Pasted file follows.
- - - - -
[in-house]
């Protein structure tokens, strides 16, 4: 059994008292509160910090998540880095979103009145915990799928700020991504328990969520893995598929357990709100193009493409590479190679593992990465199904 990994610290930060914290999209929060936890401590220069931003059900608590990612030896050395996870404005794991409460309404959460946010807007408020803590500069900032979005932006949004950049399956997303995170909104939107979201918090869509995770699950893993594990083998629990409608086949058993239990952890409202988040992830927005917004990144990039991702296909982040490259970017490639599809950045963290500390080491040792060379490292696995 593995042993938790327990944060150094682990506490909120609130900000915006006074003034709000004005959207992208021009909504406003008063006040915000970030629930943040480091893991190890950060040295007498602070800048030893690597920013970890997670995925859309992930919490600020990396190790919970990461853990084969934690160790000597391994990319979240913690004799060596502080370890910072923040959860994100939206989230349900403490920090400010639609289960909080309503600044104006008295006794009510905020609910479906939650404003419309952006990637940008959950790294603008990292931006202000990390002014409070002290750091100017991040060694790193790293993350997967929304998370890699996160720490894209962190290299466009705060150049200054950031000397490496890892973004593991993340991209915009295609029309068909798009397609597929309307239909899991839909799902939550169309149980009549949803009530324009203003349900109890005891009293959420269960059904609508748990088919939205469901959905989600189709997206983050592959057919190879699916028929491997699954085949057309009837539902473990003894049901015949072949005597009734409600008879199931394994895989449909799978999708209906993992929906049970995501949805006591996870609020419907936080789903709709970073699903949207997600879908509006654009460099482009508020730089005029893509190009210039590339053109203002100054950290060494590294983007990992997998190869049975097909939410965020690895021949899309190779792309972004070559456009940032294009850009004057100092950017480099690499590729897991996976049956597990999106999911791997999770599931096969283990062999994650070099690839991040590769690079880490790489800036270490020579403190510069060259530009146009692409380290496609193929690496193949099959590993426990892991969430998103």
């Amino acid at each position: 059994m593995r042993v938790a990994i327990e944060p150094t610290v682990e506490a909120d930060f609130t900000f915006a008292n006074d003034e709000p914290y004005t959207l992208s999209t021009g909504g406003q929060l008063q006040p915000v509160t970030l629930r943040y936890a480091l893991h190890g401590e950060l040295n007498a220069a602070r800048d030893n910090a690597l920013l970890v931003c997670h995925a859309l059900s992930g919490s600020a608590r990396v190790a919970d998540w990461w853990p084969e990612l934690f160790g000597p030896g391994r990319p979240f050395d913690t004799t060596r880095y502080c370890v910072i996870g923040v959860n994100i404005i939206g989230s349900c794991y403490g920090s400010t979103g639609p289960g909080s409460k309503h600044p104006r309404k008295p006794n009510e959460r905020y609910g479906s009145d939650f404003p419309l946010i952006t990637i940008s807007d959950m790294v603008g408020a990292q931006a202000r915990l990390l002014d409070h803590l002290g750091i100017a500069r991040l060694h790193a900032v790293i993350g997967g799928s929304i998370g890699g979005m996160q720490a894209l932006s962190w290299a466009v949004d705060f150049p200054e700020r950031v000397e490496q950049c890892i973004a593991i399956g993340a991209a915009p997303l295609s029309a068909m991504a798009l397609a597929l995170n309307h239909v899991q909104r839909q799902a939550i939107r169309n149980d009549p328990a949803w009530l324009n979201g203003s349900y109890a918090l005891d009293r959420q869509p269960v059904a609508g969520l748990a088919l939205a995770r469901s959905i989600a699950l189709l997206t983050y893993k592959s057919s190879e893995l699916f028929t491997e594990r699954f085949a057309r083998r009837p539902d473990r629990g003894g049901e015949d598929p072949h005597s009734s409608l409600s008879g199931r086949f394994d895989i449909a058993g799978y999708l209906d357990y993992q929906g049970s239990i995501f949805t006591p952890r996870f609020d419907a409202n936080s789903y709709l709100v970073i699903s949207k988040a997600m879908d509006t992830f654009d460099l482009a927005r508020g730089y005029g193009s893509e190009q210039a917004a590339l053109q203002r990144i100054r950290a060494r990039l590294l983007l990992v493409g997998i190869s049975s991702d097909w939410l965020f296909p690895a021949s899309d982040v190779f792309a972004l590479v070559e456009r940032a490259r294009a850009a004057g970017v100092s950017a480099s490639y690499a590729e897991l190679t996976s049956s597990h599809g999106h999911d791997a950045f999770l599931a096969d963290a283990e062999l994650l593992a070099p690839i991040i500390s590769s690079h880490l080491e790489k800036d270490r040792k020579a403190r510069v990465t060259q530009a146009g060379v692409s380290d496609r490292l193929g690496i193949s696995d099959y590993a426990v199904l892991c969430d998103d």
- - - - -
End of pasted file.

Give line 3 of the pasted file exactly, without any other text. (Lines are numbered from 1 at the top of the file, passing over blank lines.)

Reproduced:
């Amino acid at each position: 059994m593995r042993v938790a990994i327990e944060p150094t610290v682990e506490a909120d930060f609130t900000f915006a008292n006074d003034e709000p914290y004005t959207l992208s999209t021009g909504g406003q929060l008063q006040p915000v509160t970030l629930r943040y936890a480091l893991h190890g401590e950060l040295n007498a220069a602070r800048d030893n910090a690597l920013l970890v931003c997670h995925a859309l059900s992930g919490s600020a608590r990396v190790a919970d998540w990461w853990p084969e990612l934690f160790g000597p030896g391994r990319p979240f050395d913690t004799t060596r880095y502080c370890v910072i996870g923040v959860n994100i404005i939206g989230s349900c794991y403490g920090s400010t979103g639609p289960g909080s409460k309503h600044p104006r309404k008295p006794n009510e959460r905020y609910g479906s009145d939650f404003p419309l946010i952006t990637i940008s807007d959950m790294v603008g408020a990292q931006a202000r915990l990390l002014d409070h803590l002290g750091i100017a500069r991040l060694h790193a900032v790293i993350g997967g799928s929304i998370g890699g979005m996160q720490a894209l932006s962190w290299a466009v949004d705060f150049p200054e700020r950031v000397e490496q950049c890892i973004a593991i399956g993340a991209a915009p997303l295609s029309a068909m991504a798009l397609a597929l995170n309307h239909v899991q909104r839909q799902a939550i939107r169309n149980d009549p328990a949803w009530l324009n979201g203003s349900y109890a918090l005891d009293r959420q869509p269960v059904a609508g969520l748990a088919l939205a995770r469901s959905i989600a699950l189709l997206t983050y893993k592959s057919s190879e893995l699916f028929t491997e594990r699954f085949a057309r083998r009837p539902d473990r629990g003894g049901e015949d598929p072949h005597s009734s409608l409600s008879g199931r086949f394994d895989i449909a058993g799978y999708l209906d357990y993992q929906g049970s239990i995501f949805t006591p952890r996870f609020d419907a409202n936080s789903y709709l709100v970073i699903s949207k988040a997600m879908d509006t992830f654009d460099l482009a927005r508020g730089y005029g193009s893509e190009q210039a917004a590339l053109q203002r990144i100054r950290a060494r990039l590294l983007l990992v493409g997998i190869s049975s991702d097909w939410l965020f296909p690895a021949s899309d982040v190779f792309a972004l590479v070559e456009r940032a490259r294009a850009a004057g970017v100092s950017a480099s490639y690499a590729e897991l190679t996976s049956s597990h599809g999106h999911d791997a950045f999770l599931a096969d963290a283990e062999l994650l593992a070099p690839i991040i500390s590769s690079h880490l080491e790489k800036d270490r040792k020579a403190r510069v990465t060259q530009a146009g060379v692409s380290d496609r490292l193929g690496i193949s696995d099959y590993a426990v199904l892991c969430d998103d």